I'm telling you this because it is currently 11:45 pm and I am just sitting down to start on this latest instructable. Now this may not seem like an important detail to everyone but for those of us blessed to have young children, you know that this is a big deal. Having two young kids means that I am tired all the time. Don't get me wrong, I wouldn't trade it for anything, and I don't want to seem like I'm whining. I'm just stating it as an unfortunate fact, like birds poop on nice cars. It sucks but there's nothing you can do about it so...
Anyway, me being up this late writing this instructable instead of embracing sweet slumber while lying next to my beautiful wife can only mean one thing. I am really excited about this project! I am... I have been thinking about doing something like this for a long time and thanks to instructables inspiration, it is done.
I have seen some amazing homemade tools while browsing on this site and others. Big ones, small ones, useful ones and silly ones. But I have never in all my searching found a wood tape measure. When I told my family what I was doing my sister said "isn't that just a ruler?" Not exactly. Now there are some "wood" tape measures out there but those are just a tape measure with a wood cover. Lame. This is a handmade wood tape measure that is fully functional and only two internal parts were used.
This was a moderately difficult project but not too bad. I really love how it turned out and if you and looking for an original tool or maybe a really cool gift then please give this a go. Thanks so much for reading and enjoy my wooden tape measure.
Step 1: What You Need
Scrap maple and black walnut
A small piece of sample veneer
A broke tape measure
A creative spirit
A 2 5/8 fostner bit
A rotozip bit
Miscellaneous drill bits
A generous wife that lets me have some time in my shop.
Step 2: Broken Tape Measure
It really wasn't that big of a deal and I had 3 more just like this one so i put it to the side. I can't throw anything away for fear of there being some obscure use for it years down the road so it sat on my bench for a while.
Finally I got the idea of making my own. I did a quick search to get some inspiration but I found nothing. So I started thinking about some really great designs... And then I went on vacation and forgot about it for 2 weeks. (My vacation wasn't two weeks. I had a work trip and then a family vacation after that. I wish I went on a two week vacation)
When I got back I took the tape measure apart to figure out how it worked. It was really pretty simple. The tape was wound around the spool and in the middle there was a slotted stud. The tape slipped into the slot and the more you wound it, the faster it would return.
I kept the tape and the slotted stud and made everything else.
Step 3: The Wood
Step 4: The Middle
I put the bit in my drill press and very very slowly started to hollow the hole. I have a decent size bench top drill press but this bit was a lot to handle. When you try this please be very slow so you don't hurt your drill of break you belt.The
I cut down about 3/4" down in the middle of the board. It was a slow process but yielded great results. Then I had to cut a slot of the tape to exit the tape measure.
To cut the slot first I used a 1/8 fostner bit to cut holes all the way down my marks. Then I grabbed my chisel and smoothed everything out, sort of.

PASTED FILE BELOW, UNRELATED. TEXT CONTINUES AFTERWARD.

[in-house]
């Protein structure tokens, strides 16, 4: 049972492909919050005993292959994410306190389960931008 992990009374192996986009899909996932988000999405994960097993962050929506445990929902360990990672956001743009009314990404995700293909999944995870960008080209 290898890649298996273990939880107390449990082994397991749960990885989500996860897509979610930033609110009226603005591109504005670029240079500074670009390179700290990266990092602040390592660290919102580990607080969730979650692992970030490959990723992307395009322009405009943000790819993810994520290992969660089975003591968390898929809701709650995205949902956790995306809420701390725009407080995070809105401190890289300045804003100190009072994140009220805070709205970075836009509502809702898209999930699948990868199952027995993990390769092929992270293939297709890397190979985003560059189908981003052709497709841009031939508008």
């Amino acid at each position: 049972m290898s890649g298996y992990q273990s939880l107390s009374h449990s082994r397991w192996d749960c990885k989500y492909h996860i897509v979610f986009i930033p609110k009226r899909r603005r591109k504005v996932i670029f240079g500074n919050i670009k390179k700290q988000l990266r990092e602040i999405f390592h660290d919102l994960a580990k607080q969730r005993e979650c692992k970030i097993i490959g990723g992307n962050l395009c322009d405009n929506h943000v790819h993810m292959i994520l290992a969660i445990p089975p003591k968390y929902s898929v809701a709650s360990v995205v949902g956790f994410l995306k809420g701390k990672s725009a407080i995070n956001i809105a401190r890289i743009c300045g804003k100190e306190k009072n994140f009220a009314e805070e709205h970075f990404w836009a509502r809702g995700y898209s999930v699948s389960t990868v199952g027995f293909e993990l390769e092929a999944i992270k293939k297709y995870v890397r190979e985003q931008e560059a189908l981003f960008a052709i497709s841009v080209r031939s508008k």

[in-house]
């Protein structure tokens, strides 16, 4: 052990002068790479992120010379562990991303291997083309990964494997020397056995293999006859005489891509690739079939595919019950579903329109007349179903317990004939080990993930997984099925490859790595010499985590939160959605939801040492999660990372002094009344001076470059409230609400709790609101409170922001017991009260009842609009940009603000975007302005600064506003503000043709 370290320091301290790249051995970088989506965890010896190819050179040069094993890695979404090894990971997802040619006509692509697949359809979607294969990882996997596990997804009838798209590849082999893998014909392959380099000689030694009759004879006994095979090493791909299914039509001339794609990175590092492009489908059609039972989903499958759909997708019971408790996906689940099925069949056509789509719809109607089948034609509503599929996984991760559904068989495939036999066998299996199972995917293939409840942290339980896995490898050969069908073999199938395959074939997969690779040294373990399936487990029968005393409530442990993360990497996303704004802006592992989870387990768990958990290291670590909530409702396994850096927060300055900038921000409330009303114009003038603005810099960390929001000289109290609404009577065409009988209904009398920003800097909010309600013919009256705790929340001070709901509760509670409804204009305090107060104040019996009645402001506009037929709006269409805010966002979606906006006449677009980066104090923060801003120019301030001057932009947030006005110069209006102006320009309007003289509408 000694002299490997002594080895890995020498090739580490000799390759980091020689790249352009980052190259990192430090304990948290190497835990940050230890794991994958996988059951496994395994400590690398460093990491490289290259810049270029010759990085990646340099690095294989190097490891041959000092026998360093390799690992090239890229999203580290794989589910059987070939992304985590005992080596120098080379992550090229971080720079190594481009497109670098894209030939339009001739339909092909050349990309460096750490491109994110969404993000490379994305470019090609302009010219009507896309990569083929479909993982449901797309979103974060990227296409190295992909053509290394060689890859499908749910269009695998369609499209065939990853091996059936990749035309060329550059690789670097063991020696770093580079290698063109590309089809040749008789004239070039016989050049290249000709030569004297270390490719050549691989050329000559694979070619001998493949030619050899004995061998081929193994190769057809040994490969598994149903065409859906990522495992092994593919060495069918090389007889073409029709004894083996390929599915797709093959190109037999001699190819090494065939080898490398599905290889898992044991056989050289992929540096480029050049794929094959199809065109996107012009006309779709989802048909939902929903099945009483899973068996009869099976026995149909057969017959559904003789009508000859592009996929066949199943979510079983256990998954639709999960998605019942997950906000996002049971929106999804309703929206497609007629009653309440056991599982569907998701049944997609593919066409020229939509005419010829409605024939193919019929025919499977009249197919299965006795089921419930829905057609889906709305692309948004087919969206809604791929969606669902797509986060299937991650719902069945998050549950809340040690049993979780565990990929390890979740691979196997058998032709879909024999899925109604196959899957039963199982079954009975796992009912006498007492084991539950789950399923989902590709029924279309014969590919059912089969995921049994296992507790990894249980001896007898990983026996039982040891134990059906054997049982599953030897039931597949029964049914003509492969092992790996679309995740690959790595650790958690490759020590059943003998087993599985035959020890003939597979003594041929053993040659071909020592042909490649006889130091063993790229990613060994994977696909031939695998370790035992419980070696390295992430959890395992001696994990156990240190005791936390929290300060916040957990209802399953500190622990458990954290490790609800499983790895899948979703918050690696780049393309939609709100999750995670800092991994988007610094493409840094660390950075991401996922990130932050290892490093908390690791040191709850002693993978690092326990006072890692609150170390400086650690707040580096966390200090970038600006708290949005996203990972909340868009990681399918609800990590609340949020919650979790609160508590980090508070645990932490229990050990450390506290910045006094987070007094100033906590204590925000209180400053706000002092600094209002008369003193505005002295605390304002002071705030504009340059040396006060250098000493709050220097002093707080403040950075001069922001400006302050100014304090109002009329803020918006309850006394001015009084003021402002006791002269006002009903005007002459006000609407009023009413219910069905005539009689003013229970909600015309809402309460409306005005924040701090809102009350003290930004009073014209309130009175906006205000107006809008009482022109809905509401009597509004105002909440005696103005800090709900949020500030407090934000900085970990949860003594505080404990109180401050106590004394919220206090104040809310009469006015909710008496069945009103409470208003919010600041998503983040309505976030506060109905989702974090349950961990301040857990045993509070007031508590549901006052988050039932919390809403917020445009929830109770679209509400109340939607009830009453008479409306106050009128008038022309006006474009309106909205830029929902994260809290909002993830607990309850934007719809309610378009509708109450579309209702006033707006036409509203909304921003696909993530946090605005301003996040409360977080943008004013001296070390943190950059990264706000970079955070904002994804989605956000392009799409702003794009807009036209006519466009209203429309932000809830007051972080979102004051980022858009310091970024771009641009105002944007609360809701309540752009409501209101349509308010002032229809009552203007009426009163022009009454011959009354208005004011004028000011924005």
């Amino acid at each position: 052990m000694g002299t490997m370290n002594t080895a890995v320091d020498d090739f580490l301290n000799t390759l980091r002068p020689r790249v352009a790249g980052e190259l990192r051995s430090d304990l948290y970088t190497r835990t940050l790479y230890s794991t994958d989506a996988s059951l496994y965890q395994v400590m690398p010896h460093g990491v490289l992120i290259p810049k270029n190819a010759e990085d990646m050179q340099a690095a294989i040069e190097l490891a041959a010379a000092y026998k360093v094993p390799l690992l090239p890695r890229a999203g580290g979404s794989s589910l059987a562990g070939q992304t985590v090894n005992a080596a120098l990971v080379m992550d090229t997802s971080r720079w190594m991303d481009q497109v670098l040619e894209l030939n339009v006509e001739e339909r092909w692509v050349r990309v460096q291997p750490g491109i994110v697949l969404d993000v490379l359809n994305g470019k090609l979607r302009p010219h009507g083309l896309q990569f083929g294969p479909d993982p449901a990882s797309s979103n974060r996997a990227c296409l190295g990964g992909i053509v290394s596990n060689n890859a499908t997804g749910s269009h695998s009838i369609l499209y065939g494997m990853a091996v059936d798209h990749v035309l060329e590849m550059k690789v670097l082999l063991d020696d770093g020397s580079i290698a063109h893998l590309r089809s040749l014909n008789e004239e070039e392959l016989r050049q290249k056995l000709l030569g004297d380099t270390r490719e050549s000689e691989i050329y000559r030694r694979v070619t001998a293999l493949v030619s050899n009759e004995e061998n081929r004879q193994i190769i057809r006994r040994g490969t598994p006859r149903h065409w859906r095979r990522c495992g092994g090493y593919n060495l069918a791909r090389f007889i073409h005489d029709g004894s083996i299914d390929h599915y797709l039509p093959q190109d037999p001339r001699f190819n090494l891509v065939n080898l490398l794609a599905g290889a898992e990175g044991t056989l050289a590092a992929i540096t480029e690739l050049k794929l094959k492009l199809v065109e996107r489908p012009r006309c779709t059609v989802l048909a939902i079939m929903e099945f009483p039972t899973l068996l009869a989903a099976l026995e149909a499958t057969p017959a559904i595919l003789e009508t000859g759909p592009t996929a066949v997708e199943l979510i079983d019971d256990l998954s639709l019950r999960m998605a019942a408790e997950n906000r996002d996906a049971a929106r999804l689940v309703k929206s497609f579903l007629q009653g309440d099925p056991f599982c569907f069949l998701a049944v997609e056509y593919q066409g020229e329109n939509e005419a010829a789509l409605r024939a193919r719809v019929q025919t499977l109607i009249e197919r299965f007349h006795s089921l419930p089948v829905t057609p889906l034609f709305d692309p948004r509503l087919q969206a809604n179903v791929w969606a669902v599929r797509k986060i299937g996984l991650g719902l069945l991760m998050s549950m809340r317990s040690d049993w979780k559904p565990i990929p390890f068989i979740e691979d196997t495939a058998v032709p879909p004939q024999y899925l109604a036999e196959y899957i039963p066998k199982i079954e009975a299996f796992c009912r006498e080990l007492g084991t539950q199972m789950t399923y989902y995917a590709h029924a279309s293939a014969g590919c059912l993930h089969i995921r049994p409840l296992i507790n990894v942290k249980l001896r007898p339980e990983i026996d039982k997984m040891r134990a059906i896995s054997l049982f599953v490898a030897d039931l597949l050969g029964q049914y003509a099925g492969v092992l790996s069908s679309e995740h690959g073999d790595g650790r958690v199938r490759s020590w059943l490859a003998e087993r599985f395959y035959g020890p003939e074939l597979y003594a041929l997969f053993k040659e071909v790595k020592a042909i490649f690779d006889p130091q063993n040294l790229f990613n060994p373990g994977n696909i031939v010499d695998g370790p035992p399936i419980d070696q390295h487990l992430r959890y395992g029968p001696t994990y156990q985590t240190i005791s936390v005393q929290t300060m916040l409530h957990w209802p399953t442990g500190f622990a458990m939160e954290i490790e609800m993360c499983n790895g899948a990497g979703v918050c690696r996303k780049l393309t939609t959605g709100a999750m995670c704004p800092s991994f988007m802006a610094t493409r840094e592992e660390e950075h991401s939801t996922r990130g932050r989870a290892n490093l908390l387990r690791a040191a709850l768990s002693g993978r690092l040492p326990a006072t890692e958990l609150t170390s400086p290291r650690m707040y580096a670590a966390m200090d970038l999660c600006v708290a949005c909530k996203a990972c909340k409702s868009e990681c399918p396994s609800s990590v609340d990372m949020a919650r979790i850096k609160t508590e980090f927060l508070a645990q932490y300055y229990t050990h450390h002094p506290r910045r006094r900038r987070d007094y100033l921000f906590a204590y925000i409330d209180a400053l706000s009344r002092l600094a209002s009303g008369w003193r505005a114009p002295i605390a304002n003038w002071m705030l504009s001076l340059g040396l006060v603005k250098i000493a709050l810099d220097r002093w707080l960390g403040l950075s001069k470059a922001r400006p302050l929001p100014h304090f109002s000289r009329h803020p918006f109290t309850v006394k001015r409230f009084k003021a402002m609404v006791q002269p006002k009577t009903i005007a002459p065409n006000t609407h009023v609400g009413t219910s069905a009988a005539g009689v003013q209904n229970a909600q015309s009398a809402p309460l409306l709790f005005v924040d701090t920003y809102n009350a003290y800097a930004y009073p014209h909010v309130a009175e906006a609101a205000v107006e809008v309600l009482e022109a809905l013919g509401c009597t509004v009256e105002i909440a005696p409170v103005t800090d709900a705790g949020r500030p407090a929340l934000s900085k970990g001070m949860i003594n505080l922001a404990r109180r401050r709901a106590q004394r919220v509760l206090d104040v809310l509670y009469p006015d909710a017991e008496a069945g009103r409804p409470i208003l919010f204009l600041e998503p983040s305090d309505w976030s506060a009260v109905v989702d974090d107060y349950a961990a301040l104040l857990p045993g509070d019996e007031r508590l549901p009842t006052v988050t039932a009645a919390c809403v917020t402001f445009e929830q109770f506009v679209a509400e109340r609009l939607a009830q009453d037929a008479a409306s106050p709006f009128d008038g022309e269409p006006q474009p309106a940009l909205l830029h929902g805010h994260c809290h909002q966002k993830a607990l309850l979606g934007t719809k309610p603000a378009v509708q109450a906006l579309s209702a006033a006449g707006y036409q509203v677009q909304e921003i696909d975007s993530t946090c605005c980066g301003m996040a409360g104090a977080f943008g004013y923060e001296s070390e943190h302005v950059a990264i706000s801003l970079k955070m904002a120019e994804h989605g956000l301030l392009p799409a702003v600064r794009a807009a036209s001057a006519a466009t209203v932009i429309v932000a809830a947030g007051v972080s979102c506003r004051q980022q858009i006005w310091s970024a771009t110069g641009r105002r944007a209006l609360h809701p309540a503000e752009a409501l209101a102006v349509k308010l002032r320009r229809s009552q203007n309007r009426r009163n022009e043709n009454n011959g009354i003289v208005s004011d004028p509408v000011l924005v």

I don't work with chisels as much as I would like to and I didn't get it perfect. It looked pretty good until I saw the last picture for this step.
If you will look at the last picture of this step you will see that I cut the slot in the same spot on both sides. This was a dumb moment. Because I cut them both on the same side, when I put the pieces together the slots didn't line up. Realizing my mistake I made another side and tried my hardest not to mess it up.
Step 5: The Shaft
Remember that slotted shaft? This little shaft is imperative of you want your tape to recoil. I drilled a 9/32 hole and then used a chisel to cut a square in the top so the shaft end would fit.
Then I used some two part epoxy to secure it into place.
Step 6: Cut It Out
When everything was cut out I put it together and made sure that everything lined up and looked good. Then I drilled a small hole so you could insert a small screw into the end of the shaft.
Step 7: The Locking Slide
I used a small piece of black walnut to make the slide stop. I used the scroll saw to cut out a general shape. The stop was easy, the channel that the slide went into was not.
Again I used a fostner bit to start the channel. I was going to use the chisel but it wasn't working as well as I wanted due to the curved channel. Finally I used a roto zip blade in my drill press. I raised the platform and changed the belts to have a higher rpm than I usually do while drilling. I successfully used the bit to smooth out the side and get theThe curve I was looking for.
Next I tried to put in the slide and make sure that if fit. It did not. I had to keep shaving the sides until it moved freely in one side and then I put the other side on and shaved until it slid freely with the two sides together.
Step 8: Glue and Sand
First I made sure that all of the sides were flush and then I got out some carving knives and gave it some details.
Step 9: Making It Pretty
First I cut a few notches on the bottom so I could get a better grip. Then I put some detail in the sides and finally on the top. I really like how it turned out. I think that a little detail goes along way. The
Step 10: Finish and Finished
All in all I'm really happy with how this turned out. It was a fun and original project that I would encourage anyone to take on. If you are looking for an interesting piece for your shop or a great gift give this one a go.
If you have any question please don't hesitate to ask and as always, thank you so much for reading.